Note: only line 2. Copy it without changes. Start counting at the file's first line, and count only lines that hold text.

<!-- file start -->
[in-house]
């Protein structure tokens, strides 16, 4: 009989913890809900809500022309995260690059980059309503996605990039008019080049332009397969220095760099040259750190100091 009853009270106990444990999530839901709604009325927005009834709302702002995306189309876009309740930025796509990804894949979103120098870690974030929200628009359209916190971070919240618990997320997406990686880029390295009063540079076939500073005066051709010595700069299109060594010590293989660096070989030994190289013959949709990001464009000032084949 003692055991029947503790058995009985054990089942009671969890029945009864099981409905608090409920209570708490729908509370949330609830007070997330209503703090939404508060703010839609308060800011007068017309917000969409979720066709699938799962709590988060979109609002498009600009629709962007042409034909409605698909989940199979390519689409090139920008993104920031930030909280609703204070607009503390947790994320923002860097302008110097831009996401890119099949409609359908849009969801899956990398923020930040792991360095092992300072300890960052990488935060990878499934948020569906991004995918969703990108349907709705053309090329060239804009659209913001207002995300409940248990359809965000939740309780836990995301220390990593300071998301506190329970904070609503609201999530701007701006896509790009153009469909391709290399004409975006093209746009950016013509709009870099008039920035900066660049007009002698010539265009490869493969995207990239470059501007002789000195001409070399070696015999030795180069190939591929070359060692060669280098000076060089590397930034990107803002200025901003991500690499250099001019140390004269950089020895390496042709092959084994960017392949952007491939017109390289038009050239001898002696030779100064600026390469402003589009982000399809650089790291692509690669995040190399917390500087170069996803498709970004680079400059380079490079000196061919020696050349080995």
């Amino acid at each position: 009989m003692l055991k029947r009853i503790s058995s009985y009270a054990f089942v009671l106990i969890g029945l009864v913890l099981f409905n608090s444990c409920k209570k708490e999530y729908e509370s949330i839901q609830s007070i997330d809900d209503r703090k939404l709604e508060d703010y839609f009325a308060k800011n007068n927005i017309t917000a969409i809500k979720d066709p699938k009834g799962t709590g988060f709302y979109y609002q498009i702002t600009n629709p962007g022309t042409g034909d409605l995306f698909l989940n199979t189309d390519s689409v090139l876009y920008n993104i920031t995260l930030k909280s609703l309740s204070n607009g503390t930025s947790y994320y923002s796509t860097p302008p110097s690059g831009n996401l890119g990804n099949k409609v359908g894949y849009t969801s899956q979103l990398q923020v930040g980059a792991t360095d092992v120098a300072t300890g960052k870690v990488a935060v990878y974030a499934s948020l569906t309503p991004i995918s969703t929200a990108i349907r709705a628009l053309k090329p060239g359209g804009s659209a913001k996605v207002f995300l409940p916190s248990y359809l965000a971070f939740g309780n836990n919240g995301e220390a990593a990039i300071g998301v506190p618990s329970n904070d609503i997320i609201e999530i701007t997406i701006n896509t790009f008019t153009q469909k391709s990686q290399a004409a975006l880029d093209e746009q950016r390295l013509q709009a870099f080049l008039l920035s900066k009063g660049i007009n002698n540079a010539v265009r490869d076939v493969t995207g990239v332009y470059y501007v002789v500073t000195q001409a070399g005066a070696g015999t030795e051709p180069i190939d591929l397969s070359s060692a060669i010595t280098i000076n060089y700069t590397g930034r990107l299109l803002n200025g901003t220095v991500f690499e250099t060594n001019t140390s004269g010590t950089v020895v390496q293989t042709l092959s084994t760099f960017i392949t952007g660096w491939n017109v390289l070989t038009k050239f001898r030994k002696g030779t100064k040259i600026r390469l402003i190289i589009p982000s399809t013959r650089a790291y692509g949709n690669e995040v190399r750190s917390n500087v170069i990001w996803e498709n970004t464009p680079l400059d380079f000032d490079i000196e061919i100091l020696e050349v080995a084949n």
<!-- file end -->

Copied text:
């Protein structure tokens, strides 16, 4: 009989913890809900809500022309995260690059980059309503996605990039008019080049332009397969220095760099040259750190100091 009853009270106990444990999530839901709604009325927005009834709302702002995306189309876009309740930025796509990804894949979103120098870690974030929200628009359209916190971070919240618990997320997406990686880029390295009063540079076939500073005066051709010595700069299109060594010590293989660096070989030994190289013959949709990001464009000032084949 003692055991029947503790058995009985054990089942009671969890029945009864099981409905608090409920209570708490729908509370949330609830007070997330209503703090939404508060703010839609308060800011007068017309917000969409979720066709699938799962709590988060979109609002498009600009629709962007042409034909409605698909989940199979390519689409090139920008993104920031930030909280609703204070607009503390947790994320923002860097302008110097831009996401890119099949409609359908849009969801899956990398923020930040792991360095092992300072300890960052990488935060990878499934948020569906991004995918969703990108349907709705053309090329060239804009659209913001207002995300409940248990359809965000939740309780836990995301220390990593300071998301506190329970904070609503609201999530701007701006896509790009153009469909391709290399004409975006093209746009950016013509709009870099008039920035900066660049007009002698010539265009490869493969995207990239470059501007002789000195001409070399070696015999030795180069190939591929070359060692060669280098000076060089590397930034990107803002200025901003991500690499250099001019140390004269950089020895390496042709092959084994960017392949952007491939017109390289038009050239001898002696030779100064600026390469402003589009982000399809650089790291692509690669995040190399917390500087170069996803498709970004680079400059380079490079000196061919020696050349080995």